Following three alternatives are available to deal with the situation of oversubscription:

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SHARES AND SHARE CAPITAL

Alternati
Course of action Journal entry
ve 1
To reject Letter of regret along Share application a/c Dr With the total amount
the excess with the refund of To Bank A/c received on application
applicatio application Letters of With the amount refunded
ns regret along with the on applications rejected
and to refund of application To Share capital A/c With the application money
allot in full money are sent to the on shares issued
to other applicants of rejected
applicants applications and letters of
allotment are sent to
applicants of accepted
applications.

Alternati
Course of action Journal entry
ve 2
To reject Letters of allotment are Share application a/c Dr With the total amount
the excess sent to all the received on application
applicatio applicants and excess To Share allotment With the amount retained
ns and to application money A/c for allotment
allot in full received is adjusted With the amount retained
to other towards the amount To Calls-in-advance for calls
applicants due on allotment, calls A/c With the amount refunded
of shares allotted and on applications rejected
the balance application To Bank A/c
money left after
adjustment will be
refunded.

Course of
Alternative 3 Journal entry
action
Ay combination Letters of Share application a/c Dr With the total amount
of the above two regret along received on application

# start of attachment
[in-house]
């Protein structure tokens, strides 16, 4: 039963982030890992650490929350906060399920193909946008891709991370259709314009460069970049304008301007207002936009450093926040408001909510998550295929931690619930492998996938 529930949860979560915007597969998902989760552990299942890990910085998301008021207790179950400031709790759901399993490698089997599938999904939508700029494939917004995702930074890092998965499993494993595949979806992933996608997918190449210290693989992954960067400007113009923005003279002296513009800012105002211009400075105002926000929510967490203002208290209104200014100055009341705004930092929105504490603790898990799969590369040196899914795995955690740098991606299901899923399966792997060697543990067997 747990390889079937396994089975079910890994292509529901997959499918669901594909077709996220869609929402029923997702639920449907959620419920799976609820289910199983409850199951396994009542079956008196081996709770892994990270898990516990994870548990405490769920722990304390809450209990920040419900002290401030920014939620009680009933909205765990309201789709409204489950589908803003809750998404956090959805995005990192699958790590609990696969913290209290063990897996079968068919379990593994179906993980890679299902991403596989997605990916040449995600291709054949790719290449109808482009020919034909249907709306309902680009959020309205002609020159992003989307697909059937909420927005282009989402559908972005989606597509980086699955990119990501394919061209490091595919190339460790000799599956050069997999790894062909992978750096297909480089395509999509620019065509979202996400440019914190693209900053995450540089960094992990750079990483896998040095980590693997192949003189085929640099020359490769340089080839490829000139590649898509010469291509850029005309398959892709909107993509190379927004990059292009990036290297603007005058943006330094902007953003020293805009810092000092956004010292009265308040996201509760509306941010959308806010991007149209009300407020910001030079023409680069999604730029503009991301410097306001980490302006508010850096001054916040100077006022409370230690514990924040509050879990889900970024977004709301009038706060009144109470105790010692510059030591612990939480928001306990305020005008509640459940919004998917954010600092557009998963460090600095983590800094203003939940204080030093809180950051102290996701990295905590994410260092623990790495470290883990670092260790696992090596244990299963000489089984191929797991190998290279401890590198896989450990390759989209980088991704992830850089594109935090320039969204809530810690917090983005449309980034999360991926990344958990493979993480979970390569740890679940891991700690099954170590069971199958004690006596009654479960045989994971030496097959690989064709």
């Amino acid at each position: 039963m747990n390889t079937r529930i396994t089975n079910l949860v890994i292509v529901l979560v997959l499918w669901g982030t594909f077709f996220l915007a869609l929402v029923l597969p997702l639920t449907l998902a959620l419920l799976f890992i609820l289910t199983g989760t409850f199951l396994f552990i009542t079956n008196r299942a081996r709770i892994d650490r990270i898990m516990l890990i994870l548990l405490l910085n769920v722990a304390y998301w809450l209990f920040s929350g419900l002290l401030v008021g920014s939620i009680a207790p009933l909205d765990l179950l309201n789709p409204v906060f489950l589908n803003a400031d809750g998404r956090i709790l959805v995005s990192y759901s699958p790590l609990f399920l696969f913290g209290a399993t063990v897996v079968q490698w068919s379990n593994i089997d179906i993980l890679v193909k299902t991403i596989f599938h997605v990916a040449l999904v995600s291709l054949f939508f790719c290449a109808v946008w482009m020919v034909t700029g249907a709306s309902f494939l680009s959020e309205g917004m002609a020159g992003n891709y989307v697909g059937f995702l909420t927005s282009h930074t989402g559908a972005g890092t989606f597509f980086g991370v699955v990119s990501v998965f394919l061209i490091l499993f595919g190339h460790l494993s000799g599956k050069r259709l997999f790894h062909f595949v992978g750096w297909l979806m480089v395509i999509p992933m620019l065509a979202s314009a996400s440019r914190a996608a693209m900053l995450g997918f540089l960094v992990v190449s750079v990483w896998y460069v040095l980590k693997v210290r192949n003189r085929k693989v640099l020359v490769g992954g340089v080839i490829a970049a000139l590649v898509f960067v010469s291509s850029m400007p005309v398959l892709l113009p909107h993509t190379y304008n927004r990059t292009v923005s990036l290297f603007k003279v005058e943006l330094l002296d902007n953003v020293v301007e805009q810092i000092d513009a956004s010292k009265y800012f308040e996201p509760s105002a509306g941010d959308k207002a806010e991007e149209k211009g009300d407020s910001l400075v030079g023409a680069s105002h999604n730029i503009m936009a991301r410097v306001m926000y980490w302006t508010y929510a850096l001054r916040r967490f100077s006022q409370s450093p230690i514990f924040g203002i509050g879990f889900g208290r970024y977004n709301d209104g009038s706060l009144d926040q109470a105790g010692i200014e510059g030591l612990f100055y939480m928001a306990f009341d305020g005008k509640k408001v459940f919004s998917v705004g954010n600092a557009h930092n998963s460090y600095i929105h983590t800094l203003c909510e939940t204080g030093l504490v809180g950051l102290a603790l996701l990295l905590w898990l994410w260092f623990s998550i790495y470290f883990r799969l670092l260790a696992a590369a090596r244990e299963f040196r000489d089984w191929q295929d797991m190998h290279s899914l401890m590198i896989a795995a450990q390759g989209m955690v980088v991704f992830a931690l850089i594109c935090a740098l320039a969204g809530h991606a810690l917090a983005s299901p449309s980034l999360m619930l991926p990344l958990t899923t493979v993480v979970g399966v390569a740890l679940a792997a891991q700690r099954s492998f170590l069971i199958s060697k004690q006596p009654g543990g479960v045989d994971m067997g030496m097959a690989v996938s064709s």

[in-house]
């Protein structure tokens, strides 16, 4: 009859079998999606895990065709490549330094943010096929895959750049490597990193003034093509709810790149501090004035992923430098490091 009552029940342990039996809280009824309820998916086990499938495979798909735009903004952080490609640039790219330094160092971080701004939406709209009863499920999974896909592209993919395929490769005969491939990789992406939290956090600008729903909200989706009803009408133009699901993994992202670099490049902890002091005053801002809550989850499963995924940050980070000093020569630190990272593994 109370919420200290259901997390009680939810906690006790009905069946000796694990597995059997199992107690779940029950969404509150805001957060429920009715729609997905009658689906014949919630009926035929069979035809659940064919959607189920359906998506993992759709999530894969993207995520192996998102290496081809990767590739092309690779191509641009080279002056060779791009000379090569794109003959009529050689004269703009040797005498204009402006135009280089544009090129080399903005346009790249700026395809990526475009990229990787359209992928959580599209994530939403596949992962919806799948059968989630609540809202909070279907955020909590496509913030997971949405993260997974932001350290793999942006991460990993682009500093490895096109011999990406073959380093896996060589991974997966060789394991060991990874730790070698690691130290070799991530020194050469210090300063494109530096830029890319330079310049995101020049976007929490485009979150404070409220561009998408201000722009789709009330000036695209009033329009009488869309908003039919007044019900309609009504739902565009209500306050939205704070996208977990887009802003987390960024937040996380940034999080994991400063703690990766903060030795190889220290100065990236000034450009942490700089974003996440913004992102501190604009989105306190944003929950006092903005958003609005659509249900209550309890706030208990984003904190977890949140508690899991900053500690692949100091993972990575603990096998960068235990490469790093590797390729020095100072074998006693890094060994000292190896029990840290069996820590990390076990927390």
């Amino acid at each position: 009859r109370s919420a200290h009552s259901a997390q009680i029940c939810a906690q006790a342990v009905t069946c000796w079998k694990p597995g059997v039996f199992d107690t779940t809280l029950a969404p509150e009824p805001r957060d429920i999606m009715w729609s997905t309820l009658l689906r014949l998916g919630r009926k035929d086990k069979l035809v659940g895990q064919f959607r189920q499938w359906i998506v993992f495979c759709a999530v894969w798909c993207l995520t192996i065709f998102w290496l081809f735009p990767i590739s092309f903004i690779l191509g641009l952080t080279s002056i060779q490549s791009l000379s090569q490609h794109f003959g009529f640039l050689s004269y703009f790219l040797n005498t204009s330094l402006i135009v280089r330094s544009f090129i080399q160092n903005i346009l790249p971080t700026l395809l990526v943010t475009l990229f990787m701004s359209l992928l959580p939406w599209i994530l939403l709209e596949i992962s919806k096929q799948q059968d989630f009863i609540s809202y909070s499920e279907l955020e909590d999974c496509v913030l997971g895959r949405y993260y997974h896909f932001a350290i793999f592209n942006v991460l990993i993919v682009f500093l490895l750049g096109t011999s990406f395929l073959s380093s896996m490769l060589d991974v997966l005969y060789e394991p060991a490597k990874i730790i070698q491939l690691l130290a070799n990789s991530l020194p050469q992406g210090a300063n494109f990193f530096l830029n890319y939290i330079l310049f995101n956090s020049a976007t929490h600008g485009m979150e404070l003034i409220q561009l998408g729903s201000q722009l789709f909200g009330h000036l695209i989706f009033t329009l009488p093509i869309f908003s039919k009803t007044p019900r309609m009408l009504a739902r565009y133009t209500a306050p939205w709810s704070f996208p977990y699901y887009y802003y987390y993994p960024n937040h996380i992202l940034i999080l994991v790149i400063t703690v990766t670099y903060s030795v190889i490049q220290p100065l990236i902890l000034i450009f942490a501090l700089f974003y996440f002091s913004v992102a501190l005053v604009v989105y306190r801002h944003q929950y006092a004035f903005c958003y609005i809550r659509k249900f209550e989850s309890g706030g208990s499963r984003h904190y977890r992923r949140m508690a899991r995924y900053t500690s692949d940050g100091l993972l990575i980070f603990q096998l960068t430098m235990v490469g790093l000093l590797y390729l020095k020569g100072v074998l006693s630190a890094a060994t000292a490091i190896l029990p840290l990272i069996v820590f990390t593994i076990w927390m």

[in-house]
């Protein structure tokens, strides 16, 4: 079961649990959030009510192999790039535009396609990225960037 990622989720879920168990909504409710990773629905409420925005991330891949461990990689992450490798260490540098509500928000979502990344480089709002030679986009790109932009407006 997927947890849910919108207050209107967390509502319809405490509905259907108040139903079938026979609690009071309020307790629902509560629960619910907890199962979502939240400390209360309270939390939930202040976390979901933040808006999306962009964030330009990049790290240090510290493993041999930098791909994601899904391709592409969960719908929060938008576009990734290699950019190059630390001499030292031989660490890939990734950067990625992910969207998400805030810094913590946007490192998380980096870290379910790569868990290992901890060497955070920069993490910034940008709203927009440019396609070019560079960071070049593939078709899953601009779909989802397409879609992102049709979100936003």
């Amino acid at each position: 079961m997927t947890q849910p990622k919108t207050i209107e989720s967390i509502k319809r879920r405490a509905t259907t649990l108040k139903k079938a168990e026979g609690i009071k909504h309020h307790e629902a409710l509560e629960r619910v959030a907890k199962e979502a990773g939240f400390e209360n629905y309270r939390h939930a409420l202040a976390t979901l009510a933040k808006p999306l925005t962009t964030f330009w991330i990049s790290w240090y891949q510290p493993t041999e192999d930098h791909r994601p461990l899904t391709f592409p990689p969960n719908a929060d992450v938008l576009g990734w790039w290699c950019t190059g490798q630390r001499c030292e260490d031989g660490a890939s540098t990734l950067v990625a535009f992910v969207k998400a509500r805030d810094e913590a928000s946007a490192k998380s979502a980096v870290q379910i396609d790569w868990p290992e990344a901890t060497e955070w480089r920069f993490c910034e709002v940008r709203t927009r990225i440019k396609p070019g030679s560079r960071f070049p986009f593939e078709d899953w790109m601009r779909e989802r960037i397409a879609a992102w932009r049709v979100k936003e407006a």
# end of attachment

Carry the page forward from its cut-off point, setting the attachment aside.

alternatives such with the To Share allotment With the amount retained for
as: refund of A/c allotment
application To Calls-in-advance With the amount retained for
a) To reject
money are A/c calls
some of the
sent to the To Bank A/c With the amount refunded on
applications applicants applications rejected
and make of rejected
pro-rata applications
allotment to and letters
remaining of allotment
applicants. are sent to
b) To allot in full the
applicants
to some of
and excess
the
application
applicants
money
and make received is
pro-rata adjusted
allotment to towards the
remaining amount due
applicants on

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SHARES AND SHARE CAPITAL

c) To reject allotment,
some of the calls of
applications shares
allot in full to allotted and
some of the the balance
applications application
and make money left
pro-rata after
allotment to adjustment
remaining will be
applicants refunded

Under subscription of issue:


Shares are said to be under-subscribed when the number of shares applied for is less
than the number of shares offered, but at least minimum subscription (According to the
guidelines issued by S.E.B.I. minimum subscription means ‘If the company does not
receive a minimum subscription of 90% of the issued amount within 60 days from the
date of closure of the issue, the company shall forthwith refund the entire subscription
amount’) is received. For example, in case has offered 5,000 shares to public but the
public applied for 4,500 shares only, it is called a case of under-subscription. Journal
entries are passed on the basis of shares applied for.

Difference between over-subscription and under-subscription:

Basis Under-subscription Over-subscription


Shares Number of shares applied is less Number of shares applied is more